Gone are the days when teams at the FIFA World Cup were paranoid about losing and happy to somehow manage a sole point. The new mantra is attack, attack and attack. The result is that the goal count has crossed the 100-mark at the group stage itself.
The thinking and philosophy of teams has changed. The mindset is no longer defensive, they do not look to splitting points at any cost.
In the World Cup in Brazil, a place where the soul of the beautiful game resides, the samba spirit seems to have caught on.
With 44 matches played out of 64 and the group stage ending Thursday, 129 goals have already been scored at an average of 2.93.
In the last edition in South Africa in 2010, the average was 2.3 with 145 goals being scored.
The Netherlands, who thrashed defending champions Spain 5-1 in their opening game, lead the scoring chart with 10 goals, followed by Colombia with nine and hosts Brazil, France and Switzerland with seven each.
The Dutch, who will take on Mexico in the round of 16 Sunday, have scored all their 10 goals from open play. France, though, have been the most efficient team.
The French have had a whopping 62 attempts at goal in just three matches with the tournament average being 35.2.
Spain, who were knocked out by Chile after a 0-2 loss, as expected have been the passers. The much-heralded Spanish tiki-taka style might not have taken them past the group stage, but it sure got the passing metre going.
The Spanish completed an amazing 1,703 passes in their three matches at a completion rate of 82 percent.
Two of South America's biggest names - Lionel Messi of Argentina and Neymar of Brazil - lead the scoring charts and the race for the Golden Boot with four goals each.
In South Africa, Thomas Mueller of Germany won the Golden Boot having scored five goals.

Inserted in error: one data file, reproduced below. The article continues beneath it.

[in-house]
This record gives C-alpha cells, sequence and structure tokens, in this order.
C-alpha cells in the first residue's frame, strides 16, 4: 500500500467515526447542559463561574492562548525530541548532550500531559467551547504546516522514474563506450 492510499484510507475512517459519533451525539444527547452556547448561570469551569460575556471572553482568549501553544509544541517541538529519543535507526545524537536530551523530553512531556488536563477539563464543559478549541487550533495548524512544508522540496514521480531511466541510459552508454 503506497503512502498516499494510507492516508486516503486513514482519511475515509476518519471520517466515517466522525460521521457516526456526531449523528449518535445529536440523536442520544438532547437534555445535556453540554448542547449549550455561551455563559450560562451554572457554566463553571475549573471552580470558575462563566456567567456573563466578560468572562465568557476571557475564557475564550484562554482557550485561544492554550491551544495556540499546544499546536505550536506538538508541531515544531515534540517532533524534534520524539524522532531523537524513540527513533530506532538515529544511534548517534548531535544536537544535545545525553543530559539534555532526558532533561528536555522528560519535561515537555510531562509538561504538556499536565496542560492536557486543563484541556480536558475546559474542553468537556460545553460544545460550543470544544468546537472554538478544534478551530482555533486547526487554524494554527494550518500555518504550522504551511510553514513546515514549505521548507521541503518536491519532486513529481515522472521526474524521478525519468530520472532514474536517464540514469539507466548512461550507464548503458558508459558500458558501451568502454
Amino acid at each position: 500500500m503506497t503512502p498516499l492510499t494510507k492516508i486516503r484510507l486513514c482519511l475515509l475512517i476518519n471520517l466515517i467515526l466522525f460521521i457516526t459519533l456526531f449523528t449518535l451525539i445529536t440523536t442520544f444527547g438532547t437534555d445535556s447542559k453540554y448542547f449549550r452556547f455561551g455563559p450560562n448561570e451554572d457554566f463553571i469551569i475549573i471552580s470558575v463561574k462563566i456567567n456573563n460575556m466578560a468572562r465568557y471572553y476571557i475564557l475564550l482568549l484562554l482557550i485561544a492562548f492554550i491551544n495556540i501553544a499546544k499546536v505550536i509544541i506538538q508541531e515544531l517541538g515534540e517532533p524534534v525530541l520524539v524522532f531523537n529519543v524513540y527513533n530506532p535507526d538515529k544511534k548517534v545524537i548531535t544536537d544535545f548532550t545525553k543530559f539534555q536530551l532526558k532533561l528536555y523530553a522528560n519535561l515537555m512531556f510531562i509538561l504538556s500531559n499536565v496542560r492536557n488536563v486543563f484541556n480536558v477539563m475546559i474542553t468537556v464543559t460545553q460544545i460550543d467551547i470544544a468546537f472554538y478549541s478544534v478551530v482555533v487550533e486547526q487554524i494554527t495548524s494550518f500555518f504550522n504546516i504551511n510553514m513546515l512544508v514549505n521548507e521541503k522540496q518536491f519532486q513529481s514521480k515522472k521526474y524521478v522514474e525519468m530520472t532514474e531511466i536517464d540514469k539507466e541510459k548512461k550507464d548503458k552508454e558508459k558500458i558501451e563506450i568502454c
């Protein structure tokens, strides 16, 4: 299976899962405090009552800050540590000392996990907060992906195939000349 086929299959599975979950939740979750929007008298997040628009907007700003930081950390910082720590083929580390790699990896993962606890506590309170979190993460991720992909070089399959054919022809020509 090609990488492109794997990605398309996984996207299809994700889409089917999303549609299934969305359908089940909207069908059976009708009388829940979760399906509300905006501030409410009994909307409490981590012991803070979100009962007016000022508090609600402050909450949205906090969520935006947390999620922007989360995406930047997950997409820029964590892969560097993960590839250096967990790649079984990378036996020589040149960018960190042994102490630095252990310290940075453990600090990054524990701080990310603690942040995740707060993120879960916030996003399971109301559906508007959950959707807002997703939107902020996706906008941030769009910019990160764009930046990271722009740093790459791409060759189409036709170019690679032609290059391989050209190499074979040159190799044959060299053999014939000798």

That year, Germany reached the semi-finals and beat Uruguay to finish third, giving Mueller plenty of opportunity to rack up his goal count.
If Brazil or Argentina go that far, surely Neymar and Messi would be close to doubling their goal tally and easily overhauling Mueller.
There are seven players - Arjen Robben, Robin van Persie (both Netherlands), Karim Benzema (France), Thomas Mueller (Germany), James Rodriguez (Colombia), Xherdan Shaqiri (Switzerland) and Enner Valencia (Ecuador) - who have scored three each.
The tournament has seen many top attackers hitting top form and that has already led to 11 braces being recorded.
Benzema, Mario Mandukic, Jackson Martínez, Messi, Ahmed Musa, Neymar, Van Persie, Robben, Luis Suarez, Valencia - have all scored two goals in a match.
Neymar, playing his first World Cup finals, is the only player to have scored two braces while Mueller and Shaqiri are the only players to have recorded a hat-trick.
One reason for the high scoring rate is the number of penalties that have been awarded.
Ten penalty kicks have been awarded and nine converted. Benzema is the only player to have missed a spot-kick.
The World Cup has also seen three own goals with Sead Kolainac, Marcelo and Noel Valladares being the culprits.
In fact, the first goal of this year's World Cup was an own goal by Marcelo of host nation Brazil against Croatia in the opening match.
The goals have been coming thick and fast and another example of teams going on an all-out attack right from the word go was when Clint Dempsey of the United States scored one of the fastest goals in the World Cup finals.
The American striker opened the scoring against Ghana in a Group G match with just 30 seconds on the clock, the fifth fastest in a World Cup final.
The fastest goal in World Cup history came back in 2002, when Turkey's Hakan Sukur scored 11 seconds into a third-place match against South Korea.
Incredibly, the Turkish striker was able to accomplish the feat even though South Korea kicked off the match.
The latest goal in a match without extra time was when Silvestre Varela of Portugal scored in the 90+5 minutes against United States to keep his team in the tournament.
With recently eliminated Iran scoring in their final game at the 2014 World Cup in Brazil, every country included in the tournament field managed to net at least one goal for the first time since 1998 at the World Cup in France.
With 20 games to go, football buffs can expect plenty of action and goals galore.
(Santosh Rao is a Reporter with IANS. The views expressed are personal. He can be reached [email protected])
All rights reserved for news content. Reproduction, storage or redistribution of Nerve content and articles in any medium is strictly prohibited.
Contact Nerve Staff for any feedback, corrections and omissions in news stories.
All rights reserved for the news content. Reproduction, storage or redistribution of Nerve content and articles in any medium is strictly prohibited.